The Gordon and Betty Moore Foundation has a strong commitment to environmental conservation. As one of the largest private funders for conservation, we are dedicated to protecting some of the most important land and marine ecosystems worldwide.
The question of a potential conflict between conservation on Mauna Kea and the construction of TMT raised by the opponents of the project stems from an assumption that conservation equates to “no use.” When it comes to conservation management schemes, there is a gamut of approaches depending on the specific conservation objective assigned to a given area.
In some cases, ecosystems are so fragile that areas should be protected from any and all use. Other areas can sustain responsible use. It all depends on the conservation objective.
In the case of Mauna Kea, the 2009 University of Hawaii Comprehensive Management Plan established conservation management objectives and outlined responsible use and protection strategies.
The Mauna Kea Science Reserve, where the Thirty Meter Telescope would be built, is one of the three areas on the mountain within the state conservation lands managed by the University of Hawaii. The Science Reserve (11.3 thousand acres of state land above 11.5 thousand feet) operates under a 65-year lease to be used specifically for scientific research.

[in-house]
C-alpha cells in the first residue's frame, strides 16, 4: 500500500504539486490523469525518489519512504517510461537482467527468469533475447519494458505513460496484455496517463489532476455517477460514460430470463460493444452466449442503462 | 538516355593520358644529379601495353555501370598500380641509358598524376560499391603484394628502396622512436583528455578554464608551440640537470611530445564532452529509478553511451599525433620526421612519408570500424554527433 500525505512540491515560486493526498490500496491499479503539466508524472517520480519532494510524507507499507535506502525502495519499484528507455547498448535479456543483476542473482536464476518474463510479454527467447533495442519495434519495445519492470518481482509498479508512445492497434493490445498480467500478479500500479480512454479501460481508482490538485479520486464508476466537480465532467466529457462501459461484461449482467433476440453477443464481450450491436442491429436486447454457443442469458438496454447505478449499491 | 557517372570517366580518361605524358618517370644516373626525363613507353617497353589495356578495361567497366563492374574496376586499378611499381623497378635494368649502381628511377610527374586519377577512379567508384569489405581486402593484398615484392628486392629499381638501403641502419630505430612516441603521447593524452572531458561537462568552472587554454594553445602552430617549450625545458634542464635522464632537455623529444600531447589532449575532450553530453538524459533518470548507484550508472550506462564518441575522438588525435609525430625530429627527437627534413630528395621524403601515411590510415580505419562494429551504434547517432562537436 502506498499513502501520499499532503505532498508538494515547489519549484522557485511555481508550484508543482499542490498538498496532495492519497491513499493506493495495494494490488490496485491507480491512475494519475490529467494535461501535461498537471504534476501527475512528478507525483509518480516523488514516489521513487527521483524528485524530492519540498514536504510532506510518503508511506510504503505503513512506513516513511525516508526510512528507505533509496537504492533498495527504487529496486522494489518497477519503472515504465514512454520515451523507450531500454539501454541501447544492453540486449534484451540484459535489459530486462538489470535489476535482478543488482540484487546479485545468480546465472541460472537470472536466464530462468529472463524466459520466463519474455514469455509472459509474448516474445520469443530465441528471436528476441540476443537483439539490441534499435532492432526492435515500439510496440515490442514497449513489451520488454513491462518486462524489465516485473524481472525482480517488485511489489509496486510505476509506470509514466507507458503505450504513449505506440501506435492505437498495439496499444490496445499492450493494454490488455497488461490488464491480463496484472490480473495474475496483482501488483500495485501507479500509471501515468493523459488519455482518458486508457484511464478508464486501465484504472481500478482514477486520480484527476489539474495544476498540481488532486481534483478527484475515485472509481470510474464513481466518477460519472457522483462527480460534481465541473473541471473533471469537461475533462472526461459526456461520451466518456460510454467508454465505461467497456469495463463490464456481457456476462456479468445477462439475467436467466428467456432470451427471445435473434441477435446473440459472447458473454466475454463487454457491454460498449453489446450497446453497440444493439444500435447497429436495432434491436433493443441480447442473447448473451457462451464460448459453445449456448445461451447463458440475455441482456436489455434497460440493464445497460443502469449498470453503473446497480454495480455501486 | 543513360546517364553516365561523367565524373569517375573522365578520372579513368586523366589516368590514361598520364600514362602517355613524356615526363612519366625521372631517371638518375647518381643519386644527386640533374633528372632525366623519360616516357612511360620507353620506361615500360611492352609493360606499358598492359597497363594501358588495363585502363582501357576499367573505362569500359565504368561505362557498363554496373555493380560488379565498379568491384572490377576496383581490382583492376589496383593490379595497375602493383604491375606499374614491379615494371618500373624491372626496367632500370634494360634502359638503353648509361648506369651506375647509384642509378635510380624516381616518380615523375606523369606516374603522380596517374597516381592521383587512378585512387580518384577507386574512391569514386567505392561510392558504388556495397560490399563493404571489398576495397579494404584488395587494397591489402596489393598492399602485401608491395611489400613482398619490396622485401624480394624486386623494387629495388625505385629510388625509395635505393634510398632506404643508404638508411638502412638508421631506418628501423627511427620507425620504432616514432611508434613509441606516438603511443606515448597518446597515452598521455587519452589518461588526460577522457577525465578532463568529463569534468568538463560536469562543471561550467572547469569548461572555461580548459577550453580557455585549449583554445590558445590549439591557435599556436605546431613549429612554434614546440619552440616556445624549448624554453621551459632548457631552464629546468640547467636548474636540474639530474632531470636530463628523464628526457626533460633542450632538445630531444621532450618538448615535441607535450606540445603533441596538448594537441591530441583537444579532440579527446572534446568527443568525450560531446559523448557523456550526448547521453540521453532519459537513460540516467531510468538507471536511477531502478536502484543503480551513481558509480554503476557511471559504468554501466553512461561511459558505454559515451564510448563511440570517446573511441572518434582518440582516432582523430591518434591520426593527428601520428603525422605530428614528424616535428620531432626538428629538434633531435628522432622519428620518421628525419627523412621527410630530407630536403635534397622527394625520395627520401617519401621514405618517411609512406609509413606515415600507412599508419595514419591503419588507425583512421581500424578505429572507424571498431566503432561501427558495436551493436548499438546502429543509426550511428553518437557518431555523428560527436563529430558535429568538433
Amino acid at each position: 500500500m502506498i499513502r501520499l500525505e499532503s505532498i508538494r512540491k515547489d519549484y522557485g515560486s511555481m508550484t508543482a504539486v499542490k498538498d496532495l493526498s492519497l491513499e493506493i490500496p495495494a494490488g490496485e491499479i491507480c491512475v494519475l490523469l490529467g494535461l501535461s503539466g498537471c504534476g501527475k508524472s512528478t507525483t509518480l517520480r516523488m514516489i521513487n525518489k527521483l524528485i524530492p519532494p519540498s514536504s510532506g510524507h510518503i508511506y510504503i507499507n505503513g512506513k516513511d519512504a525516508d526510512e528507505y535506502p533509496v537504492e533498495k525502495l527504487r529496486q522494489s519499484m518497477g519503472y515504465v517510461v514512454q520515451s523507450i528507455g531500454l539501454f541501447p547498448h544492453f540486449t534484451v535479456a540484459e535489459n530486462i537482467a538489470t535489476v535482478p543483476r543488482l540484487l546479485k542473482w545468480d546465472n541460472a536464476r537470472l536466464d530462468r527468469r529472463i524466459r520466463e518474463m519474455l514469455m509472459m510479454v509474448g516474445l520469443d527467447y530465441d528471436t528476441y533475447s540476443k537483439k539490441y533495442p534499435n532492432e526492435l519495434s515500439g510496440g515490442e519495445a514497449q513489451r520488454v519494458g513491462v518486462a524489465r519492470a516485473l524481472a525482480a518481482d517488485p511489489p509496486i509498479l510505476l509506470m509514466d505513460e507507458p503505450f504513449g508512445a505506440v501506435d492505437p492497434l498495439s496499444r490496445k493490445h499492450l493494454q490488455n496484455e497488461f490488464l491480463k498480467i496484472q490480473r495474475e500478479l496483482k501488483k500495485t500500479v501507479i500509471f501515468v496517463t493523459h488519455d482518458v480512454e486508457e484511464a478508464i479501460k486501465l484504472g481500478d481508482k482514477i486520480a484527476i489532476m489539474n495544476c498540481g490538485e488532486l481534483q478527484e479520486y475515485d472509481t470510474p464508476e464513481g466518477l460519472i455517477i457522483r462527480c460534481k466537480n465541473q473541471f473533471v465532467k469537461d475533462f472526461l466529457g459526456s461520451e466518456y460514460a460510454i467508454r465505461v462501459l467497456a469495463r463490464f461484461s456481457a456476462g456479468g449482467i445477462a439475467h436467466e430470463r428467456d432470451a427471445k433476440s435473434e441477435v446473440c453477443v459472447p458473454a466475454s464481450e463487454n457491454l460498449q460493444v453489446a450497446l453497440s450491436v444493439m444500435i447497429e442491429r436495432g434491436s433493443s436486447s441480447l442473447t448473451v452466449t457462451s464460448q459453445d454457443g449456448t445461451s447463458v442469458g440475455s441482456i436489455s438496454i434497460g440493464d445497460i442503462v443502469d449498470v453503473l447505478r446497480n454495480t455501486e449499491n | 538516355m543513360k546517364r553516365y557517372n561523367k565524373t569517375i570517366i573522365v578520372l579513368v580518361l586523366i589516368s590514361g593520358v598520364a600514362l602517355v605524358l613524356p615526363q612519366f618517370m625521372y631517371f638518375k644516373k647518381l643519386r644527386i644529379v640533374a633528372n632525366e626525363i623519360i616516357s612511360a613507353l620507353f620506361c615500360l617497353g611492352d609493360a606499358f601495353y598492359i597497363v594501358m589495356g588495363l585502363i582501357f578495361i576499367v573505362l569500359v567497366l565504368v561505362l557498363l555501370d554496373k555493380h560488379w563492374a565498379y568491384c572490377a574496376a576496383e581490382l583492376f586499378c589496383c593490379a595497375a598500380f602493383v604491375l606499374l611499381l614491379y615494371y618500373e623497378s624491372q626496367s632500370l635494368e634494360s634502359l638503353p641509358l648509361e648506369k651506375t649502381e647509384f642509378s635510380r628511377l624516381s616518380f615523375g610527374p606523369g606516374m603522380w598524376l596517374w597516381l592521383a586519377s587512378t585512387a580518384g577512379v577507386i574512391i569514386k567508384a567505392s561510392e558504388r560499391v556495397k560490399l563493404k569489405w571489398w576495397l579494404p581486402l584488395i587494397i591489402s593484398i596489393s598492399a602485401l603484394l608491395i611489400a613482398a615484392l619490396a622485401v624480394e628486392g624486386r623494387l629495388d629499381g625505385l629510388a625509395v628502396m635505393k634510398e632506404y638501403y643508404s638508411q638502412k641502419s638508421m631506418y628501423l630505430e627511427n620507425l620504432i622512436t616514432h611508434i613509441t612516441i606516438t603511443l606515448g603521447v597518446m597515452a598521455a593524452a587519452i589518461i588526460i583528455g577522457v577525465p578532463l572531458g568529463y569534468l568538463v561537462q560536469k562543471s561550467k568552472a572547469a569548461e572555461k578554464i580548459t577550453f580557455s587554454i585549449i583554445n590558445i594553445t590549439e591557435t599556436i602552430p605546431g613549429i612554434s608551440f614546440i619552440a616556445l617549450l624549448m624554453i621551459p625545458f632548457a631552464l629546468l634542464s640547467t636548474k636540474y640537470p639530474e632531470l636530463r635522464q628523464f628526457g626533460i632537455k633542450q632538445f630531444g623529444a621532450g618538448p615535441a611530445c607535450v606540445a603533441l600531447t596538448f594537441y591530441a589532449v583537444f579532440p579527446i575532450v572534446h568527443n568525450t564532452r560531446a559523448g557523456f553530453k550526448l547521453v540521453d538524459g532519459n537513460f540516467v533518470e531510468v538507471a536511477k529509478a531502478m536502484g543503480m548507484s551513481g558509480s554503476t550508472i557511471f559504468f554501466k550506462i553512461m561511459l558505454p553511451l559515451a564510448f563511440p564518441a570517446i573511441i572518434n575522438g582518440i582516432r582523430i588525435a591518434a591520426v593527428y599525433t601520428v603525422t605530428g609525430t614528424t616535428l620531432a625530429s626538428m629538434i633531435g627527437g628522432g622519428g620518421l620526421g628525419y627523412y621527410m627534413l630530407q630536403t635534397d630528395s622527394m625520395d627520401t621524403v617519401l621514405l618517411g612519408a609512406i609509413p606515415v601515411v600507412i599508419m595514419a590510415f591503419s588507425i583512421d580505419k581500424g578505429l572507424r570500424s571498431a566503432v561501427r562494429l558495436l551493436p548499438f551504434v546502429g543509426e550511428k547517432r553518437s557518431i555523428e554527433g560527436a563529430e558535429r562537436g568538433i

The Science Reserve includes 525 acres designated as an Astronomy Precinct (where the TMT will be located, along with 13 existing telescopes). The remainder of the Reserve is designated as a Natural and Cultural Preservation Area. The Science Reserve is managed according to the 2009 UH Comprehensive Management Plan, which includes management prescriptions for the uses permitted by the lease: research, natural resources conservation, historical and cultural resources protection, infrastructure, recreation and commercial uses. The plan reflects international best practices in multiple-use protected area management. It is a rigorous exercise in accommodating the multiple uses permitted by the lease, guided by clear objectives. The plan is also the result of a thorough and precedent-setting consultation process with all relevant stakeholders, including Native Hawaiians.
The conservation impact of the TMT is addressed directly with the Environmental Impact Statement. The EIS is technically sound and responsive to the assessment criteria established in the CMP.
Our assessment is that the main environmental concerns, including hydrology and vulnerable species, and the need to decommission obsolete telescopes, are adequately identified within the CMP and EIS.